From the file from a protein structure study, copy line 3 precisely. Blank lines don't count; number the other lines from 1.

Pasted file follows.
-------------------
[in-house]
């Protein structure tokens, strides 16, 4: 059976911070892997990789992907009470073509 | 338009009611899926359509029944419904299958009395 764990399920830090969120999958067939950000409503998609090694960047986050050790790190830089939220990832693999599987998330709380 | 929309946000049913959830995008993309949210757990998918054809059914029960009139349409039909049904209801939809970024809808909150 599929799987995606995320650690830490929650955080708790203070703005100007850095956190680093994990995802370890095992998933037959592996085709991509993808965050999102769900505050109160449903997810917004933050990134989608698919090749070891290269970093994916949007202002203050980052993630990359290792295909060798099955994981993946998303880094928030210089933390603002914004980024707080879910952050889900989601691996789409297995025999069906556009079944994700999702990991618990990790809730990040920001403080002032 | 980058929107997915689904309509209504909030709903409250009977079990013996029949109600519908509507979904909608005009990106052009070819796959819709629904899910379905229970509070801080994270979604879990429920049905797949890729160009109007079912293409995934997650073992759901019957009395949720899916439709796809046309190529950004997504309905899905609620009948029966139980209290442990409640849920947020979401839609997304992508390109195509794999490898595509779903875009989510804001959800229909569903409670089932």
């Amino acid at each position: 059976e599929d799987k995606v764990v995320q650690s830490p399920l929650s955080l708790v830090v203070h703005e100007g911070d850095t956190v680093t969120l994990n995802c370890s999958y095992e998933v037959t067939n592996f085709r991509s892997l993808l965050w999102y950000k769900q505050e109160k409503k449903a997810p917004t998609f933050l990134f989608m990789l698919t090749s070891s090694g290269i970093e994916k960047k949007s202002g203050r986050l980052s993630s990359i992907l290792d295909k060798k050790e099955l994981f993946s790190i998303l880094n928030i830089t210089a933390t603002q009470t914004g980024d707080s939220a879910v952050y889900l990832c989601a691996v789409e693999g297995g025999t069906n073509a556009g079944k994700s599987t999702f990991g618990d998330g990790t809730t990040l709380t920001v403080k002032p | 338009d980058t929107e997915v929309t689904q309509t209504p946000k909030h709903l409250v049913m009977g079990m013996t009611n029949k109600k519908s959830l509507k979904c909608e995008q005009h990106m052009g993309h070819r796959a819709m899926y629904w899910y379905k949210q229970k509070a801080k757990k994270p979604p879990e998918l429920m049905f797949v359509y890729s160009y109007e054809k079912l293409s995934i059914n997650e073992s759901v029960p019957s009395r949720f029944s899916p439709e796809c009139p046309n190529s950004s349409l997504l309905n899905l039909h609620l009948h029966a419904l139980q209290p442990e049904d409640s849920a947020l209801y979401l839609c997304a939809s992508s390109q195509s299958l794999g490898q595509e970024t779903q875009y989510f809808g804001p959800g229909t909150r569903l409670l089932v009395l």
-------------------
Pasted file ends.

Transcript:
């Amino acid at each position: 059976e599929d799987k995606v764990v995320q650690s830490p399920l929650s955080l708790v830090v203070h703005e100007g911070d850095t956190v680093t969120l994990n995802c370890s999958y095992e998933v037959t067939n592996f085709r991509s892997l993808l965050w999102y950000k769900q505050e109160k409503k449903a997810p917004t998609f933050l990134f989608m990789l698919t090749s070891s090694g290269i970093e994916k960047k949007s202002g203050r986050l980052s993630s990359i992907l290792d295909k060798k050790e099955l994981f993946s790190i998303l880094n928030i830089t210089a933390t603002q009470t914004g980024d707080s939220a879910v952050y889900l990832c989601a691996v789409e693999g297995g025999t069906n073509a556009g079944k994700s599987t999702f990991g618990d998330g990790t809730t990040l709380t920001v403080k002032p | 338009d980058t929107e997915v929309t689904q309509t209504p946000k909030h709903l409250v049913m009977g079990m013996t009611n029949k109600k519908s959830l509507k979904c909608e995008q005009h990106m052009g993309h070819r796959a819709m899926y629904w899910y379905k949210q229970k509070a801080k757990k994270p979604p879990e998918l429920m049905f797949v359509y890729s160009y109007e054809k079912l293409s995934i059914n997650e073992s759901v029960p019957s009395r949720f029944s899916p439709e796809c009139p046309n190529s950004s349409l997504l309905n899905l039909h609620l009948h029966a419904l139980q209290p442990e049904d409640s849920a947020l209801y979401l839609c997304a939809s992508s390109q195509s299958l794999g490898q595509e970024t779903q875009y989510f809808g804001p959800g229909t909150r569903l409670l089932v009395l």